No, it is not legal to fail to withhold taxes from an employee's paycheck or to report wages via tax form W-2, which she should be receiving this month for employment last year. She can contact the EDD to see if she was ever reported as an employee, which employers are required to do.
They say you get what you pay for, and this response is free, so take it for what it is worth. This is my opinion based on very limited information. My opinion should not be taken as legal advice. For true advice, we would require a confidential consultation where I would ask you questions and get your complete story. This is a public forum, so remember, nothing here is confidential. Nor am I your attorney. I do not know who you are and you have not hired me to provide any legal service. To do so would require us to meet and sign written retainer agreement. My responses are intended for general information only.
There are a few issues with your question. If your wife worked there in 2013, then employers are in the process of sending out their W-2s now, and it is typical to not get it until the end of January or early February 2013.
If she worked there prior to 2013 and never got a W-2, did she ever get a 1099? If she got a 1099, then she was considered an independent contractor instead of a employee. Some employers purposely misclassify their workers to avoid certain responsibilities owed to employees under the law.
If she did not even get a 1099, then she was probably paid in cash and worked as part of an underground economy and there is no record of her employment at all.
Whatever the case, if your wife was paid below what she was expected, she can file a wage claim to get back pay plus interest and penalties. But if she was paid what she was promised, and went on to file taxes as an independent contractor, she can file with the IRS to reevaluate her employee status and get a partial refund, as employers are supposed to pay half of an employee's contribution to Social Security. If it is determined that she was misclassified, the IRS will also go after the employer for the other unpaid taxes the employer should have paid for your wife and will credit her "Social Security Benefit Point Balance" appropriately. Use IRS Form 8919.
At the state level, you'd want to file a wage claim with the Labor Commissioner, as I imagine your wife did not get proper meal and rest periods, and possibly did not get paid overtime, etc....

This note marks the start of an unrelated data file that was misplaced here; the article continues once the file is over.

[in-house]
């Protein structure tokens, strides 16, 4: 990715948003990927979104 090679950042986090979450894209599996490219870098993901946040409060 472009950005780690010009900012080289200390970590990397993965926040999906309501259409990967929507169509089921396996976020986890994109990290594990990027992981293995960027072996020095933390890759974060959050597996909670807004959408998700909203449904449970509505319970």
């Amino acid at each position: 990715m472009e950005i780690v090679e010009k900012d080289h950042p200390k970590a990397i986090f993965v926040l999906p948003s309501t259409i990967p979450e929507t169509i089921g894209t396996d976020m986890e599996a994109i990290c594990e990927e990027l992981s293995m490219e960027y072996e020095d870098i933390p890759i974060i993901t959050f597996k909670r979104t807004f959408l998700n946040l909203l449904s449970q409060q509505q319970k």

See links attached.
This is an incomplete answer written in response to the limited facts provided. It is intended as a courtesy to better inform the reader about his or her possible rights and potential courses of action; it is not intended as formally researched legal advice or as an agreement to enter into an attorney-client relationship.
I agree with the answers above. Moreover, based on the additional information you provided that your wife was paid only via check and did not receive other documentation of her wages, I will assume she also did not receive an itemized wage statement that complies with California law.
Labor Code § 226 entitles employees to a written statement of gross wages earned, total hours worked, all deductions, net wages earned, inclusive dates of pay period, name of the employee and social security number, as well as the name and address of the employer.
If her former employer failed to provide an itemized wage statement that complies with the above, the employer may also be liable for penalties, per employee and per wage period.
Agreed. Perhaps you might visit a DLSE (Labor Board) office and tell them this story. They can advise you about your labor rights, and then you may have an option of proceeding with a complaint or engaging a private attorney. A private attorney may be very interested to hear if other employees were treated same way by this employer. This link may be useful for you: http://www.dir.ca.gov/dlse/districtoffices.htm
THIS IS A GENERAL ANSWER TO A GENERAL QUESTION AND SHOULD NOT BE RELIED UPON AS A FULL LEGAL ANALYSIS OF ANY FACTUAL MATTER. An attorney-client relationship is not established or offered solely as a result of this answer.